Storytelling for Researchers: Lessons from 100+ Hours of Filmmaking
Before my fascination with marketing began, I grew up determined to become a movie director. I spent hours with a small home camcorder, friends and a script - always trying to find the most interesting stories to tell.
Eventually my passion for film-making morphed into a broader set of creative activities. But I liked to try to retain some amount of affinity for the craft. Throughout university, this manifested as promotional videos for the projects of friends - whether these were businesses, creative endeavours, blogs or non-profit ventures. Instead of creating fictional stories, I was crafting them from facts and reality.
For the past few years, however, I’ve been somewhat out of practice. So, when the FlexMR team were given the opportunity to create video reports based on our recent projects for a global consumer goods firm - I jumped at the chance to dust off the director’s cap, dig out the clapperboard and boot up Premiere Pro.
Let’s rewind a little first though. The brief of this project was to distil over 4 hours of focus group footage and 30 voxpops into a single five minute summary. The research? Exploration of a new product concept. The audience? Insight and marketing teams that would be taking the taking the concept through to the next stage of development. The aim? To present the themes and findings in a visually and emotionally engaging way - whatever they may be.
A tough one, to say the least. But a fantastic learning experience, and the perfect opportunity to connect the dots from one creative domain to another, more strategic mode of operation. So, here’s what I learnt about creating stories that engage stakeholders from the resulting 100+ hours of video editing.
Findings, Narrative, Mechanics
With nearly five hours of footage to sift through, knowing where to start was perhaps the most daunting task. How do you break into a monolith of data and compress it down into its most important 1%? Well, for me, the answer was a simple equation.
It sounds simple. Deliberately so. But it’s not just the components of this equation that are important. The order plays an equal role. The findings come first. Personally, I found it incredibly helpful to shut out all the other elements until I had watched the footage through in full and found what the key outcomes were. Only then, does it make sense to move onto the narrative, and eventually the mechanics.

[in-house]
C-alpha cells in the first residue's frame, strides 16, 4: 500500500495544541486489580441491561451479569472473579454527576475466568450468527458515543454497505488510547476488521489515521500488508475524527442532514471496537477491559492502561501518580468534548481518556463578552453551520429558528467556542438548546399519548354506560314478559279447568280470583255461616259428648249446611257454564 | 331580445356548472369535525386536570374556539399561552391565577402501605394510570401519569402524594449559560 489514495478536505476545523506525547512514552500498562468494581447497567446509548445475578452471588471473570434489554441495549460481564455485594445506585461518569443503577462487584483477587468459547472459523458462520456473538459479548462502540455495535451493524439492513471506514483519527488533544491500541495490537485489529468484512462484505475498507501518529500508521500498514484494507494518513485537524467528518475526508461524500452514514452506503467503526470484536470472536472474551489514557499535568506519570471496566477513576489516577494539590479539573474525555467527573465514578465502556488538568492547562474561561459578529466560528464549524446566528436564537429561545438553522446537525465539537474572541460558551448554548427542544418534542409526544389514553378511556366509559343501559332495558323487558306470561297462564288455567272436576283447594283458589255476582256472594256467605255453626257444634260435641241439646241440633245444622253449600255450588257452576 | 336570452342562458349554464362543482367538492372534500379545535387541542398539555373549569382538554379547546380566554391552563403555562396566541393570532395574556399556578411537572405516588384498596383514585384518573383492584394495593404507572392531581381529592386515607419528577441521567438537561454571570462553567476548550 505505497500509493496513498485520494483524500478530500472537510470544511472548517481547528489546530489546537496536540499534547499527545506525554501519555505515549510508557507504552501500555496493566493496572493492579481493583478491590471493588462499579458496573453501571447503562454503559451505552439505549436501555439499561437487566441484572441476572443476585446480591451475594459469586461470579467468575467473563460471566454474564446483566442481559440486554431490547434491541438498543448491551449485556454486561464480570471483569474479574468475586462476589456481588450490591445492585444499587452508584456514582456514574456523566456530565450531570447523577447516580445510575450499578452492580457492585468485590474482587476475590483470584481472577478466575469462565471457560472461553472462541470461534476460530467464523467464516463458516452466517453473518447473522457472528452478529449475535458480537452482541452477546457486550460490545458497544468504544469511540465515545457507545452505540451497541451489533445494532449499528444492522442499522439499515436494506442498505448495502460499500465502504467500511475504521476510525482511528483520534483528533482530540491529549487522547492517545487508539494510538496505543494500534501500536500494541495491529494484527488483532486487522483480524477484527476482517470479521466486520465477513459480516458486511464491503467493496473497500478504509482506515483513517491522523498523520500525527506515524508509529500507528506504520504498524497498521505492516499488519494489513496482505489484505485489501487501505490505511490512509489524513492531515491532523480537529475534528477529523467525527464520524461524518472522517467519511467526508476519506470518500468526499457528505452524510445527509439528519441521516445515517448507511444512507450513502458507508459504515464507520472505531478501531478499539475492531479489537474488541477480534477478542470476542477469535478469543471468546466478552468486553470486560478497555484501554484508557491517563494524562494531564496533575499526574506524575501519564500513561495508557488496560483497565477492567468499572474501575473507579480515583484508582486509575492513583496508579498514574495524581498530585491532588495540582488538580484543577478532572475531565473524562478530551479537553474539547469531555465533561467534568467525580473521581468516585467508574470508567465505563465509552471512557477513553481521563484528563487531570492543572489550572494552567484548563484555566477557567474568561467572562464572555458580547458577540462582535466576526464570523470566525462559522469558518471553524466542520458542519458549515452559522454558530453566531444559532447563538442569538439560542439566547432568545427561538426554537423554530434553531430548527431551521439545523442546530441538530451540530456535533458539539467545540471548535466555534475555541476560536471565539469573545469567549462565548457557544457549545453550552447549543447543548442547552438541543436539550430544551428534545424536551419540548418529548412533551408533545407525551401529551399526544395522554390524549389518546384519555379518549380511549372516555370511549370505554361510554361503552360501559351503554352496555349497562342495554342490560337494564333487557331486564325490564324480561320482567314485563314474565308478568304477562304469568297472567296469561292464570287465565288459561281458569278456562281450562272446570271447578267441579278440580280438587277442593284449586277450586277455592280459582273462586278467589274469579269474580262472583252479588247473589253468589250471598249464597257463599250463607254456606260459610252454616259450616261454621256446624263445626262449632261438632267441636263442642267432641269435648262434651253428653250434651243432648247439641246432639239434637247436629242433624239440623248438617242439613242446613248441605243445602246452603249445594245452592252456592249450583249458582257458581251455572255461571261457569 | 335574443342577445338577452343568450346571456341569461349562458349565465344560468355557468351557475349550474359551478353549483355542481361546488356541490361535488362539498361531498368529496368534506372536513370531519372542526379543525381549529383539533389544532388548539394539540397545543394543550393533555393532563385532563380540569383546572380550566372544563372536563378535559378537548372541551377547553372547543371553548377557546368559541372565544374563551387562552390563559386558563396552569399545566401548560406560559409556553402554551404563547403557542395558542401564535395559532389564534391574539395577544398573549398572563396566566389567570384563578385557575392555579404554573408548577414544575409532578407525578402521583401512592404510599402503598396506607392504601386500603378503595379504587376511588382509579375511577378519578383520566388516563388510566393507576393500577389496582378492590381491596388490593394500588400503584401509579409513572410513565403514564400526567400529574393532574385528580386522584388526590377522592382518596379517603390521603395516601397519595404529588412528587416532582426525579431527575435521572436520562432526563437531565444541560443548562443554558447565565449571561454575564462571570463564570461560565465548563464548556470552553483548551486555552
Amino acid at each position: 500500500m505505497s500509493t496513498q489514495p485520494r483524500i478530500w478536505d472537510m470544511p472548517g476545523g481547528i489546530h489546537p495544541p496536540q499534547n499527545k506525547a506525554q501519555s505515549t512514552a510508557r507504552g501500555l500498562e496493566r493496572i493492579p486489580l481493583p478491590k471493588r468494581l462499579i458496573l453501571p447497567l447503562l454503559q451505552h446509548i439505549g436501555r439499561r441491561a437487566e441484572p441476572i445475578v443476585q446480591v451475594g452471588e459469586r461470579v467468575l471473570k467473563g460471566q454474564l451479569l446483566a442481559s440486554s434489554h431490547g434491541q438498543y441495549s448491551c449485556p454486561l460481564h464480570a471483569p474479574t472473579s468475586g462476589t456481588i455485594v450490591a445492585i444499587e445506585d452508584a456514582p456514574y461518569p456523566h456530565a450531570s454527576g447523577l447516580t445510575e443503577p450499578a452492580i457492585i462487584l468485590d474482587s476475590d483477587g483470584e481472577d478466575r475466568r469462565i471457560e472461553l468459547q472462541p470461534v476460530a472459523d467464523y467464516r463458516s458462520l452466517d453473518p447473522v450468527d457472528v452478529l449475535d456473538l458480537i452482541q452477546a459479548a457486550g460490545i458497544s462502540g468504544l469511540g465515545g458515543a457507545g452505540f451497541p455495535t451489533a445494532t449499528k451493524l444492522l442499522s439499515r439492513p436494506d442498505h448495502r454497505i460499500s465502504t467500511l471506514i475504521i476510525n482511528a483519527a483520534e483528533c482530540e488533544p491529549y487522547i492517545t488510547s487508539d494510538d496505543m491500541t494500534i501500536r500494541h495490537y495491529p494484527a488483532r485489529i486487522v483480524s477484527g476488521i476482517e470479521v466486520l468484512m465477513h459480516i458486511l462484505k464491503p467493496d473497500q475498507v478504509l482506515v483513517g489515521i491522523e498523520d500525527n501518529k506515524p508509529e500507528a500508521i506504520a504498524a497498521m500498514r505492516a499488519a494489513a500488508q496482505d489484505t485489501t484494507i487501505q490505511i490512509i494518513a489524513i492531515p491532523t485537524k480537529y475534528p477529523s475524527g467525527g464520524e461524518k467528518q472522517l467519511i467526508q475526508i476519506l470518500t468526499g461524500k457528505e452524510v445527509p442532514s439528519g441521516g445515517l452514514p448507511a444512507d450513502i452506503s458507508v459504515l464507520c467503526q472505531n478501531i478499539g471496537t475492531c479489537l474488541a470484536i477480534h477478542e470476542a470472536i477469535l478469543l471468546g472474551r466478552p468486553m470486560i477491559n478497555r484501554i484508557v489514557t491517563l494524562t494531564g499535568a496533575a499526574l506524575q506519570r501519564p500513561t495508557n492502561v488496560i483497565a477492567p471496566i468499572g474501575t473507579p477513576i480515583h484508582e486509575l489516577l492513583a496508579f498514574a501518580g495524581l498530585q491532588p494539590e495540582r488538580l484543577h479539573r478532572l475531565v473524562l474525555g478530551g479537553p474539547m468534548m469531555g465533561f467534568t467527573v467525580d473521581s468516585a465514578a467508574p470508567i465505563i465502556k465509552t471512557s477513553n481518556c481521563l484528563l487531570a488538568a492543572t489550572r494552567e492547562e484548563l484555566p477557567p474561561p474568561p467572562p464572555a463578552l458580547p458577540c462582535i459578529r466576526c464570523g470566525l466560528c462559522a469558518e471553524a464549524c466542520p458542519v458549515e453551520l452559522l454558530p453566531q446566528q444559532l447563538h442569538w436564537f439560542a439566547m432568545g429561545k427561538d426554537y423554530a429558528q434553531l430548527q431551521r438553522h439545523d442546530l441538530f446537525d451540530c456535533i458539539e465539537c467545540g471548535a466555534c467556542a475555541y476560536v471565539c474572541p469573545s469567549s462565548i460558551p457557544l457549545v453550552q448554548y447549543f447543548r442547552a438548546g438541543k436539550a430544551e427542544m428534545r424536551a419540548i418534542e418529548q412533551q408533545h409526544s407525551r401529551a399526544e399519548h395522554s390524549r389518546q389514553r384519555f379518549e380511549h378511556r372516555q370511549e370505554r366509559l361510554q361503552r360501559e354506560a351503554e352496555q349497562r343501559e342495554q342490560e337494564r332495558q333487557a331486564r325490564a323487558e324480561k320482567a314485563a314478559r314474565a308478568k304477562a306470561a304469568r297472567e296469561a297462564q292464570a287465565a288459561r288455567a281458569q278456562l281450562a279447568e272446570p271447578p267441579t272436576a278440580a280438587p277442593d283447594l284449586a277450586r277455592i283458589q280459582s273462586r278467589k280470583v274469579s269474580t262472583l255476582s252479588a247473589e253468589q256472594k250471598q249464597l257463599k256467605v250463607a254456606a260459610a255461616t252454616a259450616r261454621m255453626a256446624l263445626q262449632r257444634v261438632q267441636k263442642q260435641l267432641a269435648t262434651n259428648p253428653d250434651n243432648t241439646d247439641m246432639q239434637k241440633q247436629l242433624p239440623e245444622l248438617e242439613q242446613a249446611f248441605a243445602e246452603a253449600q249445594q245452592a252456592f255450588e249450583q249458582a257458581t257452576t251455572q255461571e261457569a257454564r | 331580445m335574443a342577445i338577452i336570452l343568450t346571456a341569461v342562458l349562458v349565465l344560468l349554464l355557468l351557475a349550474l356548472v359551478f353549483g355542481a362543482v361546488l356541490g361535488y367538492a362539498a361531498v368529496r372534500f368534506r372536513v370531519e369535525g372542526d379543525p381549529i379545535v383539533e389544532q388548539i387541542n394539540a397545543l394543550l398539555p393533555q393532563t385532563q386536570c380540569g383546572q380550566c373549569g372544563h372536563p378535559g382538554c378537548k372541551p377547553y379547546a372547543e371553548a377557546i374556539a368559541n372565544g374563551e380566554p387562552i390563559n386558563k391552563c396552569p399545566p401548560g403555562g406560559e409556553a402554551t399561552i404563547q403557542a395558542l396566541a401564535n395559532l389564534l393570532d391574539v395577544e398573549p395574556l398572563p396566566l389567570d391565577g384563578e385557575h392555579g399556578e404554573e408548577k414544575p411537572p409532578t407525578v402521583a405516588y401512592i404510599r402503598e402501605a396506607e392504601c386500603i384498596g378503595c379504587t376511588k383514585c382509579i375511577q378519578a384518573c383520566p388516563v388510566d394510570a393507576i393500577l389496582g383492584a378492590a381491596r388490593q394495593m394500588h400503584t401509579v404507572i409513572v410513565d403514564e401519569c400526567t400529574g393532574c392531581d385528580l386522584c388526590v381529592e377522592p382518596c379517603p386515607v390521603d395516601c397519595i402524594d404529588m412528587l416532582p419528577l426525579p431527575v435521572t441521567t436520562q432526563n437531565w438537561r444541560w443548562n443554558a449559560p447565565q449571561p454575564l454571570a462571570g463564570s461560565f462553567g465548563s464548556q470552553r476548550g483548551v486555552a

For reference, here’s how I defined each of these terms:
Findings: The key pieces of information that the research revealed are
Narrative: The order in which information is presented, ideally in an emotionally engaging way
Mechanics: The clips, graphics, titles, music, transitions etc. that bring the narrative to life
The most difficult stage out of this is, as you might expect, is the narrative stage. To me, this felt like having a jigsaw puzzle where every piece can connect to any other. But each time the puzzle is completed, it tells a slightly different story. Some inherently better than others. So how can I be certain I found the best narrative to tell? Well, I can’t be certain that I did. That’s part and parcel of any creative medium. But there are some things that help nudge towards a better narrative. These are some of my favourites:
Try to empathise with the audience; constantly ask what information is most important to them
Find the opening and conclusion early on. Both should allude to points greater than any other
Oscillate between emotional highs and lows to build tension and intrigue
Think about what story archetype and narrative structure best fit the tale you’re trying to tell
With Enough Footage, You Can Tell Any Story
This personal finding was both the most freeing and the most concerning. With over five hours of footage to work with, it became clear early on that it would be easy to find only clips that supported further product development. But it would be equally easy to construct a montage of clips that only cautioned against product development.
As ever, the truth is rarely straightforward - and the real answer has too much nuance to be truly compelling. This is where the medium of film-making felt most at odds with the strategic goals of research. The most engaging story would certainly have been one which takes a consistent side. But that wouldn’t have been reflective of the whole truth.